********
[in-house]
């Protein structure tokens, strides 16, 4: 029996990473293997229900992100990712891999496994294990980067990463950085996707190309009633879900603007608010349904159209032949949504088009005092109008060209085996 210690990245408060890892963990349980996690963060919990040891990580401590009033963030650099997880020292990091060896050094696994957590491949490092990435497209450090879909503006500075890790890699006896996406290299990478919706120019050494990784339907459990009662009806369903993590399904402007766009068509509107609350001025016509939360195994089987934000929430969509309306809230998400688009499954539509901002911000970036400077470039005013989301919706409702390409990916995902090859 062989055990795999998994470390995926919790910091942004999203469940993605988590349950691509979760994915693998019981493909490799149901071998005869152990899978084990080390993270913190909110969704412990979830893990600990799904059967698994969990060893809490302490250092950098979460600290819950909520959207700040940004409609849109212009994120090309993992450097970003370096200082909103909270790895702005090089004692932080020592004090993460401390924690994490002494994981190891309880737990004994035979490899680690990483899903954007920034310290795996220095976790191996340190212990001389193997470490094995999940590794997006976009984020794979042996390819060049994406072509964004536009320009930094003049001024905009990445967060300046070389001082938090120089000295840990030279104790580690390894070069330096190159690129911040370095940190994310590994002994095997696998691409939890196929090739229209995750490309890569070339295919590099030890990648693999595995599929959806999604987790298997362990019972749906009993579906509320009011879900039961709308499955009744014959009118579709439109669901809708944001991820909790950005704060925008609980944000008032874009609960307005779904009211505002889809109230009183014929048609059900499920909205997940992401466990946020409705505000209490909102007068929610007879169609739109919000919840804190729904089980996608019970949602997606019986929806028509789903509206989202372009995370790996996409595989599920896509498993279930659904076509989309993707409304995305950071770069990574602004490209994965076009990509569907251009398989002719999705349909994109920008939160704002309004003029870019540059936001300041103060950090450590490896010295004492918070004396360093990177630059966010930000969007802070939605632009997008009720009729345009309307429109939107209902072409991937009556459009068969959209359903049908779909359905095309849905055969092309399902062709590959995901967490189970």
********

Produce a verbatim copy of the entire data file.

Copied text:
[in-house]
């Protein structure tokens, strides 16, 4: 029996990473293997229900992100990712891999496994294990980067990463950085996707190309009633879900603007608010349904159209032949949504088009005092109008060209085996 210690990245408060890892963990349980996690963060919990040891990580401590009033963030650099997880020292990091060896050094696994957590491949490092990435497209450090879909503006500075890790890699006896996406290299990478919706120019050494990784339907459990009662009806369903993590399904402007766009068509509107609350001025016509939360195994089987934000929430969509309306809230998400688009499954539509901002911000970036400077470039005013989301919706409702390409990916995902090859 062989055990795999998994470390995926919790910091942004999203469940993605988590349950691509979760994915693998019981493909490799149901071998005869152990899978084990080390993270913190909110969704412990979830893990600990799904059967698994969990060893809490302490250092950098979460600290819950909520959207700040940004409609849109212009994120090309993992450097970003370096200082909103909270790895702005090089004692932080020592004090993460401390924690994490002494994981190891309880737990004994035979490899680690990483899903954007920034310290795996220095976790191996340190212990001389193997470490094995999940590794997006976009984020794979042996390819060049994406072509964004536009320009930094003049001024905009990445967060300046070389001082938090120089000295840990030279104790580690390894070069330096190159690129911040370095940190994310590994002994095997696998691409939890196929090739229209995750490309890569070339295919590099030890990648693999595995599929959806999604987790298997362990019972749906009993579906509320009011879900039961709308499955009744014959009118579709439109669901809708944001991820909790950005704060925008609980944000008032874009609960307005779904009211505002889809109230009183014929048609059900499920909205997940992401466990946020409705505000209490909102007068929610007879169609739109919000919840804190729904089980996608019970949602997606019986929806028509789903509206989202372009995370790996996409595989599920896509498993279930659904076509989309993707409304995305950071770069990574602004490209994965076009990509569907251009398989002719999705349909994109920008939160704002309004003029870019540059936001300041103060950090450590490896010295004492918070004396360093990177630059966010930000969007802070939605632009997008009720009729345009309307429109939107209902072409991937009556459009068969959209359903049908779909359905095309849905055969092309399902062709590959995901967490189970």